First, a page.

On the occasion of the death anniversary of the one and only Rafisaab, I wish to write about one of his soulfully-sung songs.
Take the name of Shammi Kapoor and we see before us the debonaire, flamboyant and volatile star. In most of the films in which he has acted he has come across as the romantic and carefree character and one does not readily associate Shammiji with sentimental and emotional roles. But that is precisely what role he had played in Brahmachari (1968). He is an orphan and he cares for other orphaned children and takes them under his charge. The story is about how he manages these children and saves the life of the actress (Rajshree) who tried to commit suicide due to a broken marriage alliance. The film was a box office hit and won several Filmfare awards. It was the Best Film, it won the best Music Director Award for Shankar Jaikishan, the Best Male Play Back Singer Award for Rafisaab (for Dil Ke Jarokhein Mein), the Best Lyricist Award for Shailendra for ‘Main Gaaoon Tum So Jao’ and the Best Actor Award for Shammi Kapoor. I wish to discuss Shailendra’s award winning song ‘Main Gaaoon’.
This song comes twice in the picture. First time when Shammiji wants to put all the children to sleep on a happy occasion. The typical orphanage with multi-layered beds and children with different habits and styles make the viewer one with the crowd. Rafisaab starts ‘larallala larallara laralla…’ and the listener is instantly transported to a dreamy world.
Mai gaaoon tum so jaao, sukh sapnon mein kho jaao says the first line. What a beautiful thing to say to small children, about how to forget this world!
The interlude music is very simple and yet enchanting with the whistling effects adding to the sleepy environment. The day has been very hard and heavy for the children and the night looks to be long too but the world will change for the better, and children dream of that changed world, so sings Shammiji.
When you wake up tomorrow you will see a bright light and the morning will bring you all happiness and do not put out those rays of hope, so sings Rafisaab. Listen to the way Rafi Saab sings ‘so jaao’…and the way Shammiji acts that part. It is a classic ‘made for each other’ scene.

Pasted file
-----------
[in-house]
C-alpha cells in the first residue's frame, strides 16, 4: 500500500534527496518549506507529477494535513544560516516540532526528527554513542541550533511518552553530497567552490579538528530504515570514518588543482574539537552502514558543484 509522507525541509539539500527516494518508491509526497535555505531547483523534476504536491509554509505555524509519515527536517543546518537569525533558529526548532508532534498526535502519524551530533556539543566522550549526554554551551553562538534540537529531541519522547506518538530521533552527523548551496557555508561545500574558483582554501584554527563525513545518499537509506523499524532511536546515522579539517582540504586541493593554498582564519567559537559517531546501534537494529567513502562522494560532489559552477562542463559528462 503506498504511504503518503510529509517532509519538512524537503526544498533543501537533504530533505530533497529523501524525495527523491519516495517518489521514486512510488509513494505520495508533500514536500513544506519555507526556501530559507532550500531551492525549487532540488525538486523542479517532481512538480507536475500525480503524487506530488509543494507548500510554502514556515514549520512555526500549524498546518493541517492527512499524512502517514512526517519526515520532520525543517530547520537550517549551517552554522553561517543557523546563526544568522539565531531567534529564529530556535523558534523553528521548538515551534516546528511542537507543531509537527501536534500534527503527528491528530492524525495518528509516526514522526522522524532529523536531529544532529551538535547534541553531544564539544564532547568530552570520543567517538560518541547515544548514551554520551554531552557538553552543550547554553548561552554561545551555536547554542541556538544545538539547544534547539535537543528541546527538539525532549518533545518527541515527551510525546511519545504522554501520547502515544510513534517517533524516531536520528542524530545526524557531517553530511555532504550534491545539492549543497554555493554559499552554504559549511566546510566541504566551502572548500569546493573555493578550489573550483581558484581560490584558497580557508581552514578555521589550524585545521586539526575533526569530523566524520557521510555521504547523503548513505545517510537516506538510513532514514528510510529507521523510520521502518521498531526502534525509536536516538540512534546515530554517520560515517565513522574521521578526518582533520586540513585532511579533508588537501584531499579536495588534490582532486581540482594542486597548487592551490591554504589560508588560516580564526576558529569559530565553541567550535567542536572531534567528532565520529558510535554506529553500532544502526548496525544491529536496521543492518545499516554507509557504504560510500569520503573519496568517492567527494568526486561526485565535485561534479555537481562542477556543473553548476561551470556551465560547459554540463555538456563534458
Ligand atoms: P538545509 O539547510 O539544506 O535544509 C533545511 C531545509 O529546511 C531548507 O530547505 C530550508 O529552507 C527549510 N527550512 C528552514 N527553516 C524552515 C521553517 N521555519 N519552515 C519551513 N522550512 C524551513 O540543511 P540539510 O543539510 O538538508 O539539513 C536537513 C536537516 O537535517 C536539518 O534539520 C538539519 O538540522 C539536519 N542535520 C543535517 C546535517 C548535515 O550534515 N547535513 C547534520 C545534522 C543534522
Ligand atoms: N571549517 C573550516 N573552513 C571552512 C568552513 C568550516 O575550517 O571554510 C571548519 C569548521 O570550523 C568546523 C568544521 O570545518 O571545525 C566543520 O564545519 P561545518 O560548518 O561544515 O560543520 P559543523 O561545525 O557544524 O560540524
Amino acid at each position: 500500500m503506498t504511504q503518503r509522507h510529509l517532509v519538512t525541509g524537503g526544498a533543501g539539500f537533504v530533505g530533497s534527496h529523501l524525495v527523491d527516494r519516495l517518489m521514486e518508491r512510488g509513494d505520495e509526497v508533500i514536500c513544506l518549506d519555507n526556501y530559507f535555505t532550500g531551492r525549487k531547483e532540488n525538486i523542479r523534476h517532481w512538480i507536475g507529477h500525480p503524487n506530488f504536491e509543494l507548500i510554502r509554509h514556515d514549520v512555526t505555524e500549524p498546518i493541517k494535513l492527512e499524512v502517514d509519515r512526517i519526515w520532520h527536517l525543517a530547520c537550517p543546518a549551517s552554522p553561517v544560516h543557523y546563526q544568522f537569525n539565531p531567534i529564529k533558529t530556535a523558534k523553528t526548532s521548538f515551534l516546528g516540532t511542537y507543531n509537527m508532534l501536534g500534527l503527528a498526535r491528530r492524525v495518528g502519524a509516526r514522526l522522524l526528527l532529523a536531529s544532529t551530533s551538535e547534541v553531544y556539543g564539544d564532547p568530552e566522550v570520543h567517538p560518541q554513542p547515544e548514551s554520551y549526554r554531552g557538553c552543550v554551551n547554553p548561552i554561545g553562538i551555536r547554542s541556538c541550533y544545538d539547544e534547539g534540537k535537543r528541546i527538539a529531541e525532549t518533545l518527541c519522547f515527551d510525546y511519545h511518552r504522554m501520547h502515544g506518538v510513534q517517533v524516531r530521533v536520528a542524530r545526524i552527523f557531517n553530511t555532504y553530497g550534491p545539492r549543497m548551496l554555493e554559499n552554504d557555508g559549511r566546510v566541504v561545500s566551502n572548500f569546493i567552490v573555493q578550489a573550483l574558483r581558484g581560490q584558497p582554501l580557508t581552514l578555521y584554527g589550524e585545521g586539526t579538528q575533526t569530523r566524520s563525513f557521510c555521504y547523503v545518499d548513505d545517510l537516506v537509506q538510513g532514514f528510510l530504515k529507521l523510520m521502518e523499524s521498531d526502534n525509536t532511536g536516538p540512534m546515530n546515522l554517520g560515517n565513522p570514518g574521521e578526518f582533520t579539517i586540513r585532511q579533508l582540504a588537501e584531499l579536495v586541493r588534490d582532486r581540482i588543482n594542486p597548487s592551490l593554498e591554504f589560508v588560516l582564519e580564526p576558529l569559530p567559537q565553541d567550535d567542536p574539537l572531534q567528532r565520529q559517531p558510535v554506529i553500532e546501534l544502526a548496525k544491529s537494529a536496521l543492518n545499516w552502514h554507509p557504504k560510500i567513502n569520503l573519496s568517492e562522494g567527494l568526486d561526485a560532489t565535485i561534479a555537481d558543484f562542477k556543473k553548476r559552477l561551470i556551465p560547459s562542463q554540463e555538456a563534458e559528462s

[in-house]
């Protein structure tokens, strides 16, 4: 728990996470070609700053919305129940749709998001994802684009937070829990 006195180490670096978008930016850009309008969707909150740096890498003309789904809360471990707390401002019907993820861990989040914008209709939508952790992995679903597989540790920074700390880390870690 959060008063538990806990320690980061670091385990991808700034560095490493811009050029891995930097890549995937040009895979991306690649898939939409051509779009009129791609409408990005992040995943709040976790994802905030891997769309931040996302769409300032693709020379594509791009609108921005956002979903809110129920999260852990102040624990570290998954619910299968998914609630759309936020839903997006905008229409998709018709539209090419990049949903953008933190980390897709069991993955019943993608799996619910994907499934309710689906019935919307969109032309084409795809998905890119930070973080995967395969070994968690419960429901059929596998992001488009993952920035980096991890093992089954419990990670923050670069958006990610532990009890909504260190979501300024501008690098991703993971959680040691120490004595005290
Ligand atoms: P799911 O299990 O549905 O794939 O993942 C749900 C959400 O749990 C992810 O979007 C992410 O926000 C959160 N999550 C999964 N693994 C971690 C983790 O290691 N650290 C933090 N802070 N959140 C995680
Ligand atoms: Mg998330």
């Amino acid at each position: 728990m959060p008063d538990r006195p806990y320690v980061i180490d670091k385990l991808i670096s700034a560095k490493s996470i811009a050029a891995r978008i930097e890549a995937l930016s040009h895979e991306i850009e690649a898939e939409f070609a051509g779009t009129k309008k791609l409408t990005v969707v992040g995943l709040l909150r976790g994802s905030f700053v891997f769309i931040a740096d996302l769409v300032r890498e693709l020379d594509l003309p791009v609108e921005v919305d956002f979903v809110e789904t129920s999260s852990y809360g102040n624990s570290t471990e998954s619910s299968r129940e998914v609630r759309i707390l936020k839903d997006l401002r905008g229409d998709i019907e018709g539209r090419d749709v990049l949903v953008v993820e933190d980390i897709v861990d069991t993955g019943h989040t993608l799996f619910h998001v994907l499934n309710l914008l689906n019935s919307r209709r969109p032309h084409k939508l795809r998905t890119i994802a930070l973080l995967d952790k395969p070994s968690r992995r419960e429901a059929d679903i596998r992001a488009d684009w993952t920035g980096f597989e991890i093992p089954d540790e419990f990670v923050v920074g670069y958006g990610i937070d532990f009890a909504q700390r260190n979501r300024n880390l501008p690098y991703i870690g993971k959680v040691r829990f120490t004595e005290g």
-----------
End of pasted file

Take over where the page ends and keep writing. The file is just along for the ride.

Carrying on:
I love to go on singing during my entire life, I feel like taking care of all your tired hands so that all you children will one day sing my song, so say Rafisaab and Shammiji.
The second time this song happens in the film is a sad occasion. All the children have tears in their eyes and the morrow is expected to usher in sorrowful tidings in their lives. Shammiji sings the same song to tell the kids that they all should go to sleep and dream of a better tomorrow. The song is slow paced, Rafisaab is pathos personified, and Shammiji enacts one of his most sentimentally charged roles. It is impossible to say whether Rafisaab has acted during the song or whether Shammiji has acted for Rafisaab. The song is so brilliantly synchronized that it is not possible to distinguish the singer from the actor and vice versa. Rafisaab and Shammiji do make us all cry while watching or listening to this song. It is very difficult for anyone to conceive that an out and out entertainer like Shammiji who had ruled film fans with his yahoos and aiyyayya suku sukus can make the viewers cry. But cry we will when we see Shammiji’s acting during this song and the manner in which Rafisaab brings out the grief. If one listens carefully, the minute differences in the tone, voice, the tenor, and the changes in the sentiments between the two parts of this song will surface. It’s a masterpiece!
The beauty of Shailendra’s lyrics, Shankar Jaikishan’s music, Rafisaab’s rendition and Shammiji’s emoting is that the song has become an ode to all destitute children of the world that they all should have dreams full of hopes and that a brighter future awaits them. We all live on hope…
Jee karta hai jeete jee
Main yunhi gaata jaaoon…
(This essay was written on 31st July 2016)
MV Devraj is a Chartered Accountant who shuttles between Bangalore, India and Jakarta, Indonesia.